Kenya’s rape survivors win right to abortion in landmark court ruling

Authorities ordered to pay mother of teenage victim who died after backstreet abortion

Most rape victims are from poor urban and rural settlements, cannot afford private healthcare and face stigma and discrimination when they seek treatment in public hospitals. Photograph: EPA/Dai Kurokawa

Kenya’s high court ruled, on Wednesday, that rape survivors had the right to an abortion, as it ordered authorities to pay the equivalent of €26,000 in damages to the mother of a teenage victim who died after a botched abortion.

The landmark ruling in a country where abortion is illegal in most cases was in response to a petition filed by the mother, whose daughter – known by her initials JMM to protect her identity – became pregnant after she was raped in 2014 aged 15.

She had a backstreet abortion, leaving her with injuries that eventually led to her death last year.

JMM’s mother, along with the Federation of Women Lawyers, filed a petition in 2015 claiming authorities failed to provide her daughter with proper post-abortion care, and called on the government to implement measures for access to safe abortions.


The court awarded her damages of 3 million Kenyan shillings over poor post-abortion care at a government hospital and said rape survivors should be permitted to have abortions under certain circumstances.

“Pregnancy resulting from rape or defilement, if in the opinion of a trained medical profession poses a danger to life or the health – that is physical, mental and social wellbeing of the mother – may be terminated under ... sections of the constitution,” said Justice Aggrey Muchelule.

Abortion is permitted under the east African nation’s constitution only when a woman’s life or health is in danger and emergency treatment is required.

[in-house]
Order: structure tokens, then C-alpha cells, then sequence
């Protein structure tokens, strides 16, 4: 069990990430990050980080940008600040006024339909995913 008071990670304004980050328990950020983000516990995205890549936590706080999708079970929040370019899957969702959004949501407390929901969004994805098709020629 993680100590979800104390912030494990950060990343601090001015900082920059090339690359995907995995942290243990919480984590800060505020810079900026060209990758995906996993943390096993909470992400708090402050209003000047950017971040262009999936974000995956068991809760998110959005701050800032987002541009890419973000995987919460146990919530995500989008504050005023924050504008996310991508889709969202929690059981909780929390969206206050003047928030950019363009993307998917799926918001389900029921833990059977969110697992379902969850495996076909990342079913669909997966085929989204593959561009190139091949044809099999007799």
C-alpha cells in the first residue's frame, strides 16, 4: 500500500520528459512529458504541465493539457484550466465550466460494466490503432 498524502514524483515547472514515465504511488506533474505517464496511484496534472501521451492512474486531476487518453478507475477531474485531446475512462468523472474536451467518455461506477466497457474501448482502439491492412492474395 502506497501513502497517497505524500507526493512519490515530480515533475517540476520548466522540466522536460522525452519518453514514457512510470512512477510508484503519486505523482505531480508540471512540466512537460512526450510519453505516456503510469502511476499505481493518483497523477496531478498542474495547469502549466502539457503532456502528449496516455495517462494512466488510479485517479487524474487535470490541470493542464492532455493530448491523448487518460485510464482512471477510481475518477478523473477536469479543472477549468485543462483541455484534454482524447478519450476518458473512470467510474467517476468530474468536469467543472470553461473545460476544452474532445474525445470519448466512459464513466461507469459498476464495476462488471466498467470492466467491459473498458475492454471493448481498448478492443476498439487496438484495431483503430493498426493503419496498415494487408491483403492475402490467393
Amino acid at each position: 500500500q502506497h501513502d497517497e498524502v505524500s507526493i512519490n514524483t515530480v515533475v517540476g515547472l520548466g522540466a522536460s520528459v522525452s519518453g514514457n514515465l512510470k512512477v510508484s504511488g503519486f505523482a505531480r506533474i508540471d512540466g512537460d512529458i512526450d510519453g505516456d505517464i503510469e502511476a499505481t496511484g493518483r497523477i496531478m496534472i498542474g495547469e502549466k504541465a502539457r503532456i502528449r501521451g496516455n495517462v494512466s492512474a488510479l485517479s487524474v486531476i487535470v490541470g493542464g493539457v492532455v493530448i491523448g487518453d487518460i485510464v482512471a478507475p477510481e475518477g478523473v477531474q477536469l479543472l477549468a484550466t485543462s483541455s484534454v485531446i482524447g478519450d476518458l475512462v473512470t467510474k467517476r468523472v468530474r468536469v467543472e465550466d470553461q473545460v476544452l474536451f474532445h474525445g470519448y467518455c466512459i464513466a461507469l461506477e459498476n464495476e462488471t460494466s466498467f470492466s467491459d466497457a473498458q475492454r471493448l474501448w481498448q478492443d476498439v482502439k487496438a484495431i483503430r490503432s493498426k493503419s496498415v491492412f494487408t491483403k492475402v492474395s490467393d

Campaigners say the policy – along with conservative attitudes that stigmatise abortion in largely Christian Kenya – has driven thousands of women and girls to unregulated clinics run by untrained medical practitioners.

Almost half a million abortions were conducted in Kenya in 2012 – the most recent data available – with one in four women and girls suffering complications such as high fever, sepsis, shock and organ failure, according to health ministry data.

Like JMM, most victims are from poor urban and rural settlements, cannot afford private healthcare and face stigma and discrimination when they seek treatment in public hospitals.

Withdrawal of guidelines

Campaigners say Kenyan authorities – influenced by powerful Christian groups – have in recent years made it harder for women to access safe abortions by withdrawing guidelines on conducting abortions and banning health workers from training.

The high court said the health ministry’s actions had violated the constitution, which guarantees the right to health, life and dignity of women, ordering authorities to reinstate the guidelines and provide health professionals with training.

“JMM’s case is a window into the plight of many other women and girls who have no place to turn, and no access to information or reproductive health services,” said Evelyne Opondo, senior regional director for Africa at the Centre for Reproductive Rights.

The court order would mean health providers would be able to offer abortion and post-abortion care services without the fear of being prosecuted, said Ms Opondo.

JMM’s mother said she hoped thousands of lives would be saved through the implementation of the order. “I know this is what my daughter, JMM, would have wanted to see,” she said in a statement.

“That justice is served, and that Kenyan women and girls in need of emergency health services including abortion, regardless of their social economic status, are able to access safe and legal abortion services.” – Thomson Reuters Foundation